Shortly after the press conference, the Iranian Cultural Heritage Organization, claiming the mummy was of a member of the Persian royal family, said it would take legal action through UNESCO for its return. Salim-ul-Haq, director of Pakistan's Archaeological Department's Headquarters, retorted that the mummy was found in Kharan in Balochistan Province, "which is one hundred percent Pakistani territory. The mummy is property of Pakistan." At that point, Iran said it was cooperating with Interpol for the mummy's return. Pakistan's foreign minister warned against politicizing the issue, while the Taliban, the rulers of most of Afghanistan, demanded that their archaeologists play a role in deciding its ownership.

There were divisions even within Pakistan. A petition filed with the Balochistan High Court asked for the return of the princess to Quetta, claiming the police raid in which it was seized had been illegal and that the action had "spread panic among the people of Balochistan, who felt deprived of their cultural, historic, and valuable heritage." The Awan tribe of Balochistan, saying the inscriptions proved the princess belonged to the Awan royal family of Hika Munshi, asked that the mummy be moved immediately to the local Kallar Kahar Fossils Museum.

While the conflict continued, there were subtle signs the Pakistanis were not sure exactly what they were keeping under guard in their National Museum. The local press reported that insurance companies were reluctant to cover the mummy until its legitimacy was proven. Dani insisted it was of Egyptian origin, pointing out that mummification was not practiced in Iran or Iraq, and conceded that the cuneiform inscriptions may have been added by smugglers after the body was taken out of Egypt.

Possibly in response to Dani's assertions, Iran fired back, claiming that an Italian archaeologist had translated the inscription, presumably through examining photographs, and confirmed that the mummy was of a member of the ancient Persian royal family.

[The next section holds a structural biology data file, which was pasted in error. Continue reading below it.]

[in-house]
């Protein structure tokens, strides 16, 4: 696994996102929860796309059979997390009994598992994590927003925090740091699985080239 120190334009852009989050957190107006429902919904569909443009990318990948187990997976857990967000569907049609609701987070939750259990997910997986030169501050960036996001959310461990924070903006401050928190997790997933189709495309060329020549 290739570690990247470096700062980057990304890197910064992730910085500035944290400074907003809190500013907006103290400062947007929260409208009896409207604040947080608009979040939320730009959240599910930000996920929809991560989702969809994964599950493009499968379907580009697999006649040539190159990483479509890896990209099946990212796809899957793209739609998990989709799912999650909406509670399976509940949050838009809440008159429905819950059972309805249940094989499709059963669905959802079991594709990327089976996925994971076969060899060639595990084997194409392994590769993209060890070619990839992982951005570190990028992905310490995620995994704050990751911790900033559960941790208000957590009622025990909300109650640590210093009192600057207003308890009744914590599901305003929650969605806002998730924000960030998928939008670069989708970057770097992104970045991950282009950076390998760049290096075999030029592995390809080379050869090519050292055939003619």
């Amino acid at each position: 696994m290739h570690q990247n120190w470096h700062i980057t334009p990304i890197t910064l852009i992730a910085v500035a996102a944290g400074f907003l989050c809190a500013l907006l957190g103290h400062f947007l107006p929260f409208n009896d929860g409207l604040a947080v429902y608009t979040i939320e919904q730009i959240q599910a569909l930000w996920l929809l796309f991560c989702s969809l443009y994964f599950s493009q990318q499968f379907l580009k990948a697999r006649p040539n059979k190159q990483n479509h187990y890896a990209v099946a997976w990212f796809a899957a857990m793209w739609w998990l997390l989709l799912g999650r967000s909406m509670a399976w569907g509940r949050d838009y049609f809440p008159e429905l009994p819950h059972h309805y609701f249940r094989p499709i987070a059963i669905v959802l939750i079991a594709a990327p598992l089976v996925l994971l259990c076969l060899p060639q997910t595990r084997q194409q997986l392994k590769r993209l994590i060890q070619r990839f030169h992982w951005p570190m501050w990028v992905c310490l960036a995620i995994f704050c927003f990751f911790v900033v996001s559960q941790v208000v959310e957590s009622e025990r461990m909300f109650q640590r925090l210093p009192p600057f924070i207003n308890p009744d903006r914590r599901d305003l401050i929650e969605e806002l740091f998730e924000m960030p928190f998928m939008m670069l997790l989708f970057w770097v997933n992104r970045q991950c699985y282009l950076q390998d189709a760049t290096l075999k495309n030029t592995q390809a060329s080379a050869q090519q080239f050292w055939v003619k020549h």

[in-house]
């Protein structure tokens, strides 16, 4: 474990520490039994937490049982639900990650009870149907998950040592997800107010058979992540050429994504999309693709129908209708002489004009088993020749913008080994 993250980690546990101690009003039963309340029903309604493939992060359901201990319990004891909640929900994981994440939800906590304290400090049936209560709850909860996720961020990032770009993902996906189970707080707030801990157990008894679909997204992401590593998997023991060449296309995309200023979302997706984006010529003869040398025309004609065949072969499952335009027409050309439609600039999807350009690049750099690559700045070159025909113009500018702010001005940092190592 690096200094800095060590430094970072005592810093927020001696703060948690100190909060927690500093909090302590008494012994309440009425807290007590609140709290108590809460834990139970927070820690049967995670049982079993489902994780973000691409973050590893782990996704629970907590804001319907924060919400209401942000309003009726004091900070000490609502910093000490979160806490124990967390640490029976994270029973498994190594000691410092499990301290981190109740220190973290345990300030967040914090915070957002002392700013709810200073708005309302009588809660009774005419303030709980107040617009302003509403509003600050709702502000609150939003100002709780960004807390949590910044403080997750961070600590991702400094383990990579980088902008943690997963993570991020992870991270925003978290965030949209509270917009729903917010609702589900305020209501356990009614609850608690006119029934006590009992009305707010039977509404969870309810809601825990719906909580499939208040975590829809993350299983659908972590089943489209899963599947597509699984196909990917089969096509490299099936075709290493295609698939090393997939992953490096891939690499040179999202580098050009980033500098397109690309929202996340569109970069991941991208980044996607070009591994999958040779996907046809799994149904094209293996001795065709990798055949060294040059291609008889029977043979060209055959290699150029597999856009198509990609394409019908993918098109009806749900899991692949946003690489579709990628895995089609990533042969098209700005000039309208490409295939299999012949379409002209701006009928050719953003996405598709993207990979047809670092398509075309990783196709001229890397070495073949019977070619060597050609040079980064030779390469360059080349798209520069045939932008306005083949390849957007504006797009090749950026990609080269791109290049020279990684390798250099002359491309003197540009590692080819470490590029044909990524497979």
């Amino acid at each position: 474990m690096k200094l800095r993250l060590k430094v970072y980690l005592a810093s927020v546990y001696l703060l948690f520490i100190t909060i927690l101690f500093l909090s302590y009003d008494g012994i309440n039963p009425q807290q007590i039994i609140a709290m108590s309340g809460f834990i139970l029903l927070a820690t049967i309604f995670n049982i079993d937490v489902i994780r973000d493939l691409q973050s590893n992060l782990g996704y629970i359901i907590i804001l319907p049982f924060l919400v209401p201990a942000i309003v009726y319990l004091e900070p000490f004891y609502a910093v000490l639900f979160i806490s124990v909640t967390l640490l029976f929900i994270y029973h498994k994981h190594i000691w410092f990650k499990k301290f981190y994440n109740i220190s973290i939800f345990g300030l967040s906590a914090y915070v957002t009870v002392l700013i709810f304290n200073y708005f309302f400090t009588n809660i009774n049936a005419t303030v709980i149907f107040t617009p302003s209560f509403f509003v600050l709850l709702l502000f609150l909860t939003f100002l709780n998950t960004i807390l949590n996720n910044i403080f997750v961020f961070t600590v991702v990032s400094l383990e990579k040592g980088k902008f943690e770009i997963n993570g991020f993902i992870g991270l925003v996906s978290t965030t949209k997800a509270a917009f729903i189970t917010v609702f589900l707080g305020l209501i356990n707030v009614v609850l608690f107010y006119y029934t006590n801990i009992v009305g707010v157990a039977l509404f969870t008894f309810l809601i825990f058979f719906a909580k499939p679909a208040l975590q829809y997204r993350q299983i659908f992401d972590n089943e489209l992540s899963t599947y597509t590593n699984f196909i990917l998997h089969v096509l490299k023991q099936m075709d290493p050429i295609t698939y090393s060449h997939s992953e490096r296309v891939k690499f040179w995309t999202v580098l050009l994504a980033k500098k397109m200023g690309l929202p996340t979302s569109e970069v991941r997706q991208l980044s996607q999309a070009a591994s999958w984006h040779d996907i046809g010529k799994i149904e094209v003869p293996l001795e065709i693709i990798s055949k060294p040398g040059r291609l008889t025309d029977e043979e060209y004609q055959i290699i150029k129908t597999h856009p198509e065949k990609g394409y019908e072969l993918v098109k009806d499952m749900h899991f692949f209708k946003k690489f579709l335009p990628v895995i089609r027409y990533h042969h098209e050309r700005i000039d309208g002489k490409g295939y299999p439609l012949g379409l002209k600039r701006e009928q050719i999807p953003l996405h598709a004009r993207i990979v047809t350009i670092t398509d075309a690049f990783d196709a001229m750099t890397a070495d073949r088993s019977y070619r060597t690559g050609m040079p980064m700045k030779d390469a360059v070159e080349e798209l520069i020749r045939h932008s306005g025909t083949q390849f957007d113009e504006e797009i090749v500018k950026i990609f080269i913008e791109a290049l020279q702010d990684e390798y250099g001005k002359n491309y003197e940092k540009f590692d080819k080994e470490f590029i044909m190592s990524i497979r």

Two weeks after the discovery first hit the press, Oscar White Muscarella of the Metropolitan Museum of Art and author of The Lie Became Great: The Forgery of Ancient Near Eastern Cultures (see "Scourge of the Forgery Culture," this issue), visited ARCHAEOLOGY's offices, where we asked for his thoughts on the Persian princess. While unaware of the recent find, Muscarella volunteered that its description sounded remarkably similar to photographs of a gold-adorned mummy sent to him last March by a New Jersey resident on behalf of an unidentified dealer in Pakistan--in fact, they were the same.

Muscarella had received four photographs of a mummy in a wooden coffin, replete with golden crown, mask, and inscribed breastplate. An accompanying letter stated that the mummy was owned by a Pakistani acquaintance and was brought by Zoroastrian families many years ago from Iran to Pakistan. The author claimed that the mummy was the daughter of the Persian king Xerxes, referring to an attached one-page translation of the cuneiform inscription on the breastplate. The owners, he wrote, had a video of the mummy--most likely the same video found with Ali Akbar in Karachi--that could be sent to New York if the museum was interested in purchasing the princess.